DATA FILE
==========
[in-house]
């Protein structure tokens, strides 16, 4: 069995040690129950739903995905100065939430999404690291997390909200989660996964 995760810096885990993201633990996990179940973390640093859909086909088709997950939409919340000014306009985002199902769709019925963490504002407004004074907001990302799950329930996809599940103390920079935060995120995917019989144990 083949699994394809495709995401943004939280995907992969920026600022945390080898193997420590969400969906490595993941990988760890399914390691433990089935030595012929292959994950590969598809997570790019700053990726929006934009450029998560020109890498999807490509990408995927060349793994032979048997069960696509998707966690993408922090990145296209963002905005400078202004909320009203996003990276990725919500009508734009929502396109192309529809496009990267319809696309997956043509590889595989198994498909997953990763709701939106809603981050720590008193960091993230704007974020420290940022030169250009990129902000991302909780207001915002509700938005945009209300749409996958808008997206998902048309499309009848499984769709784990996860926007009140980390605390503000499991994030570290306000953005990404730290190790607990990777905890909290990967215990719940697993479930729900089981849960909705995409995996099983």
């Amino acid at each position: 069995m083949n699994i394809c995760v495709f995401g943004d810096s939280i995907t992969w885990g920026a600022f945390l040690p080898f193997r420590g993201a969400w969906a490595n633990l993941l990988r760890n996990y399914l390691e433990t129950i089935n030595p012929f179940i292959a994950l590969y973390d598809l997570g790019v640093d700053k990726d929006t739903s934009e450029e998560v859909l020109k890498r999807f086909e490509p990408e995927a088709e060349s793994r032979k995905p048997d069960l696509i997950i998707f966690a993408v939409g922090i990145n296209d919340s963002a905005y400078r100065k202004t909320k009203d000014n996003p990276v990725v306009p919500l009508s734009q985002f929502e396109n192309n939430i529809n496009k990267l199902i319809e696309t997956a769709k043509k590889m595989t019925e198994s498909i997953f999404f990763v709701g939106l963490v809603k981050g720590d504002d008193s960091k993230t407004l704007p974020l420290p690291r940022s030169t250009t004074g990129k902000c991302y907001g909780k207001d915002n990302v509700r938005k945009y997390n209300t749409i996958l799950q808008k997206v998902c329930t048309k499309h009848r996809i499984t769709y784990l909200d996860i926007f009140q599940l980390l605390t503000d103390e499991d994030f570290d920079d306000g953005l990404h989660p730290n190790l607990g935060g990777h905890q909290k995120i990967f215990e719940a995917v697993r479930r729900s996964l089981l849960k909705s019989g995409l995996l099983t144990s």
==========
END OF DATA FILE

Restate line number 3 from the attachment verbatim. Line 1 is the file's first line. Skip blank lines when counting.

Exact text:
């Amino acid at each position: 069995m083949n699994i394809c995760v495709f995401g943004d810096s939280i995907t992969w885990g920026a600022f945390l040690p080898f193997r420590g993201a969400w969906a490595n633990l993941l990988r760890n996990y399914l390691e433990t129950i089935n030595p012929f179940i292959a994950l590969y973390d598809l997570g790019v640093d700053k990726d929006t739903s934009e450029e998560v859909l020109k890498r999807f086909e490509p990408e995927a088709e060349s793994r032979k995905p048997d069960l696509i997950i998707f966690a993408v939409g922090i990145n296209d919340s963002a905005y400078r100065k202004t909320k009203d000014n996003p990276v990725v306009p919500l009508s734009q985002f929502e396109n192309n939430i529809n496009k990267l199902i319809e696309t997956a769709k043509k590889m595989t019925e198994s498909i997953f999404f990763v709701g939106l963490v809603k981050g720590d504002d008193s960091k993230t407004l704007p974020l420290p690291r940022s030169t250009t004074g990129k902000c991302y907001g909780k207001d915002n990302v509700r938005k945009y997390n209300t749409i996958l799950q808008k997206v998902c329930t048309k499309h009848r996809i499984t769709y784990l909200d996860i926007f009140q599940l980390l605390t503000d103390e499991d994030f570290d920079d306000g953005l990404h989660p730290n190790l607990g935060g990777h905890q909290k995120i990967f215990e719940a995917v697993r479930r729900s996964l089981l849960k909705s019989g995409l995996l099983t144990s």